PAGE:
The core values of peer review drive the NIH to seek the highest level of ethical standards, and form the foundation for the laws, regulations, and policies that govern the NIH peer review process. The NIH peer review system is mandated by statute in accordance with section 492 of the Public Health Service Act and federal regulations governing "Scientific Peer Review of Research Grant Applications and Research and Development Contract Projects" (42 CFR Part 52h). NIH policy is intended to promote a process whereby grant applications submitted to the NIH are evaluated on the basis of a process that is fair, equitable, timely, and free of bias.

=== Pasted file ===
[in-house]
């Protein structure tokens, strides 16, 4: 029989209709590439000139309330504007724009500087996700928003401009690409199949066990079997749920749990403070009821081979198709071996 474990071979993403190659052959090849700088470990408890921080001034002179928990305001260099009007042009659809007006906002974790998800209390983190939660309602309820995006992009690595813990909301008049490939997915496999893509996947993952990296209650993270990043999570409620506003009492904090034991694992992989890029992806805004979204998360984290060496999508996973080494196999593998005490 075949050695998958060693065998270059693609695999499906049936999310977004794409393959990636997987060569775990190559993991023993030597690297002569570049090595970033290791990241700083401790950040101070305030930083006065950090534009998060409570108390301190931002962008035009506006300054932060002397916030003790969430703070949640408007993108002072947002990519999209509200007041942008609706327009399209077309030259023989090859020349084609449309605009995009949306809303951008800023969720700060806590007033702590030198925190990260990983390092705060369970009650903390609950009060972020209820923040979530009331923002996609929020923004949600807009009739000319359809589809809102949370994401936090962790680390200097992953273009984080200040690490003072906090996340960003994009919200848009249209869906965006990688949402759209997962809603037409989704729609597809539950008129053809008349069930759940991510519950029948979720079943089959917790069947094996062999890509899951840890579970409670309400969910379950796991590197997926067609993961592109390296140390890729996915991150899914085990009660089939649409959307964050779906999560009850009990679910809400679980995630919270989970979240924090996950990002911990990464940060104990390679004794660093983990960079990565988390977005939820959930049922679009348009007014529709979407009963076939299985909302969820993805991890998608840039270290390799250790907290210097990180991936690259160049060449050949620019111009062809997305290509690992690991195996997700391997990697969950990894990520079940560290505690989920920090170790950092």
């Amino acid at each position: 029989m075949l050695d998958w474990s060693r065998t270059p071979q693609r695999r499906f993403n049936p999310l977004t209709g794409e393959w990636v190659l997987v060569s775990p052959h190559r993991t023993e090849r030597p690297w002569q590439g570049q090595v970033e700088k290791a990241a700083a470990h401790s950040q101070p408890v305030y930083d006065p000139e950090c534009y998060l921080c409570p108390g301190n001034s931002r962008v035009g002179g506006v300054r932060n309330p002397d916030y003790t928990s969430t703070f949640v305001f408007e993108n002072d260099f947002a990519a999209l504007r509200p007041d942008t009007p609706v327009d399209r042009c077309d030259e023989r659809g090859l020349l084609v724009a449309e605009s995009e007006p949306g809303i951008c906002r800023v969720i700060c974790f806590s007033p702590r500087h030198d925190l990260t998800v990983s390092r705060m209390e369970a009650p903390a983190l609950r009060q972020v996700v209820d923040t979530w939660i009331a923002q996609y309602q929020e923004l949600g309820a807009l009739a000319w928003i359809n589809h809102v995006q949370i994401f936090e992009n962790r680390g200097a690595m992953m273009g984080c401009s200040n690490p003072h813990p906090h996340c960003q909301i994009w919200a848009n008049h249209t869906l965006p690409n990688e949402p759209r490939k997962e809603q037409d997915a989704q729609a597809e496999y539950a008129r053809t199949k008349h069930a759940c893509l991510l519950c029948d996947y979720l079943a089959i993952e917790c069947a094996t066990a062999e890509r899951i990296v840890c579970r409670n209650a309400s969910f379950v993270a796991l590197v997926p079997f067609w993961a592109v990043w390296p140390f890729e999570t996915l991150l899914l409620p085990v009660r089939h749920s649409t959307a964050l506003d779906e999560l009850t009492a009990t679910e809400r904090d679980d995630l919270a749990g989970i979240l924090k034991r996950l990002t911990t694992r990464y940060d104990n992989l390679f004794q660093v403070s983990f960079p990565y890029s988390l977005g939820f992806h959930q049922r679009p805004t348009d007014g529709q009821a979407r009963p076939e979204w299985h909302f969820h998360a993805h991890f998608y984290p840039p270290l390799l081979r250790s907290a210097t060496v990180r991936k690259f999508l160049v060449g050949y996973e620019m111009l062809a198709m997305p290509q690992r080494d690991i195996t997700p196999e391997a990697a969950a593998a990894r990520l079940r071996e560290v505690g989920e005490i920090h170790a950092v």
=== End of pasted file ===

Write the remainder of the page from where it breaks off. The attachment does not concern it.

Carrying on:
The first level of review is carried out by a Scientific Review Group (SRG) composed primarily of non-federal scientists who have expertise in relevant scientific disciplines and current research areas. These initial peer review meetings are administered by either the Center for Scientific Review (CSR) or one of the NIH ICs with funding authority, such as NINDS, as specified in the funding opportunity announcement. The second level of review is performed by Institute and Center (IC) National Advisory Councils or Boards. Councils are composed of both scientific and public representatives chosen for their expertise, interest, or activity in matters related to health and disease. Only applications that are recommended for approval by both the SRG and the Advisory Council may be recommended for funding. Final funding decisions are made by the IC Directors.